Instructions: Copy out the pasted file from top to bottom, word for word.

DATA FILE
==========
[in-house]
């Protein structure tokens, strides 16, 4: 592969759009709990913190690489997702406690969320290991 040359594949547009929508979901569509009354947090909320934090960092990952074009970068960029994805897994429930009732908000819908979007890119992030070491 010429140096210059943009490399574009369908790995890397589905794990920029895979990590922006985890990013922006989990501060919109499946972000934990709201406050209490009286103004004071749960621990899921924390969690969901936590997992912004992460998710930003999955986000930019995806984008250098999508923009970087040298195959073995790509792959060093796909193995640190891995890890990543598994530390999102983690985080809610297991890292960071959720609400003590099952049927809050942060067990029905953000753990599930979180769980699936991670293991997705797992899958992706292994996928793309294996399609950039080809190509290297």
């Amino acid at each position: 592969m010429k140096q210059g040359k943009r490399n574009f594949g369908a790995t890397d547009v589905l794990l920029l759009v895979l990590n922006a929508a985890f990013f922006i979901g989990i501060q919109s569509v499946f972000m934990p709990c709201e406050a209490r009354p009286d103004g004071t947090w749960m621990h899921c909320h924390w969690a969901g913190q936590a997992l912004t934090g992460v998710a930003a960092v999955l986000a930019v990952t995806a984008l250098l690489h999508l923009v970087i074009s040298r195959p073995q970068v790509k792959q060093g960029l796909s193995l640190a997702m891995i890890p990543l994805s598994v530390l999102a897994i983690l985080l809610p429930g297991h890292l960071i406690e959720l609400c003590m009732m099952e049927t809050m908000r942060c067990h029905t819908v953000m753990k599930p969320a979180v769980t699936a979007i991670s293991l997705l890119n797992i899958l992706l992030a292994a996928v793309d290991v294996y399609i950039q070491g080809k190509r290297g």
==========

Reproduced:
[in-house]
């Protein structure tokens, strides 16, 4: 592969759009709990913190690489997702406690969320290991 040359594949547009929508979901569509009354947090909320934090960092990952074009970068960029994805897994429930009732908000819908979007890119992030070491 010429140096210059943009490399574009369908790995890397589905794990920029895979990590922006985890990013922006989990501060919109499946972000934990709201406050209490009286103004004071749960621990899921924390969690969901936590997992912004992460998710930003999955986000930019995806984008250098999508923009970087040298195959073995790509792959060093796909193995640190891995890890990543598994530390999102983690985080809610297991890292960071959720609400003590099952049927809050942060067990029905953000753990599930979180769980699936991670293991997705797992899958992706292994996928793309294996399609950039080809190509290297």
């Amino acid at each position: 592969m010429k140096q210059g040359k943009r490399n574009f594949g369908a790995t890397d547009v589905l794990l920029l759009v895979l990590n922006a929508a985890f990013f922006i979901g989990i501060q919109s569509v499946f972000m934990p709990c709201e406050a209490r009354p009286d103004g004071t947090w749960m621990h899921c909320h924390w969690a969901g913190q936590a997992l912004t934090g992460v998710a930003a960092v999955l986000a930019v990952t995806a984008l250098l690489h999508l923009v970087i074009s040298r195959p073995q970068v790509k792959q060093g960029l796909s193995l640190a997702m891995i890890p990543l994805s598994v530390l999102a897994i983690l985080l809610p429930g297991h890292l960071i406690e959720l609400c003590m009732m099952e049927t809050m908000r942060c067990h029905t819908v953000m753990k599930p969320a979180v769980t699936a979007i991670s293991l997705l890119n797992i899958l992706l992030a292994a996928v793309d290991v294996y399609i950039q070491g080809k190509r290297g």